UK accounting watchdog bans Autonomy CFO jailed over fraud

UK accounting watchdog bans Autonomy CFO jailed over fraud

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The UK accounting watchdog has hit Autonomy’s former finance chief Sushovan Hussain with a £450,000 bill and banned him from working in Britain’s accounting industry for two decades following “admissions of misconduct” relating to a 2018 fraud conviction.

The Financial Reporting Council said on Thursday that it had agreed a settlement with Hussain, who was sentenced to five years in prison in the US in 2019 for accounting fraud linked to the $11bn sale of the software company to Hewlett-Packard.

The regulator said that Hussain, a British citizen, agreed to pay £450,000 to cover the costs of its investigation and was handed a ban from the accountancy profession in the UK until November 2038.

“The long period of exclusion reflects the seriousness of the misconduct as evidenced by the fraud offences under the US criminal conviction,” the FRC said. “The misconduct seriously undermines public confidence in the standards of conduct of members and has brought discredit to the accountancy profession.”

Hussain’s ban comes a month after the acquittal of Mike Lynch, Autonomy’s former chief executive, by a jury in San Francisco, ending a 12-year legal battle. Lynch, once one of the UK’s leading tech entrepreneurs, was accused of falsely inflating Autonomy’s revenues ahead of its sale to HP.

However, Hussain was previously convicted in the US on 16 counts of wire and securities fraud. A court in San Francisco found in 2018 that he had made false statements to investors about Autonomy’s performance ahead of the 2011 sale, which subsequently saw HP write down the value of its acquisition by $8.8bn.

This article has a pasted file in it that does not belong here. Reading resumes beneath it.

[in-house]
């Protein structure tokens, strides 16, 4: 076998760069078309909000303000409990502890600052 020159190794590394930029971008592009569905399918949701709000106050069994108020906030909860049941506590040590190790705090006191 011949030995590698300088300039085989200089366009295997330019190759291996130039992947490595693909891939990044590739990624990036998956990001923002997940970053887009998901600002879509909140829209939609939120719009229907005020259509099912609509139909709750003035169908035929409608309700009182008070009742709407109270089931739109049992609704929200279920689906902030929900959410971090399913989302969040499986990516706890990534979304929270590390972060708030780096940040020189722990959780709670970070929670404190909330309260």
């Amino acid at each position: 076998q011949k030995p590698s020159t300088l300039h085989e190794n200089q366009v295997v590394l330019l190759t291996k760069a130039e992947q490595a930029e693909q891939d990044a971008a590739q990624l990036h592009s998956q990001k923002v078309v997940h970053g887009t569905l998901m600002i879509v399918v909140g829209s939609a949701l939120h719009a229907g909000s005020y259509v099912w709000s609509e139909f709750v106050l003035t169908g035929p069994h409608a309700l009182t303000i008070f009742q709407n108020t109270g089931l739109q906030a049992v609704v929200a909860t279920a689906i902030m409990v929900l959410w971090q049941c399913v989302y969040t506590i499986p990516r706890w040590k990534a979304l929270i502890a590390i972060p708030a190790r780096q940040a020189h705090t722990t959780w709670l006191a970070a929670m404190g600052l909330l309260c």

At the time, Hussain was also fined $4mn, while the judge in the case set the forfeiture payment at $6.1mn, the gain he personally made as a result of the premium paid by HP for Autonomy.

The FRC said that in light of the extensive financial penalties previously imposed on Hussain, the regulator’s executive counsel did not consider it “appropriate or necessary” to impose any further financial sanctions on him, other than paying costs of £450,000.

The FRC said Hussain’s conviction in the US was “conclusive evidence of misconduct” regarding a member of the Institute of Chartered Accountants in England and Wales (ICAEW).

“Mr Hussain accepts that the US criminal conviction therefore amounts to misconduct, and further accepts that such conduct is in breach of the fundamental principle of the ICAEW code of ethics to act with integrity,” the FRC said.

Hussain, who signed the settlement agreement with the FRC on January 15 of this year, could not immediately be reached for comment. He was released from jail in January after serving his sentence.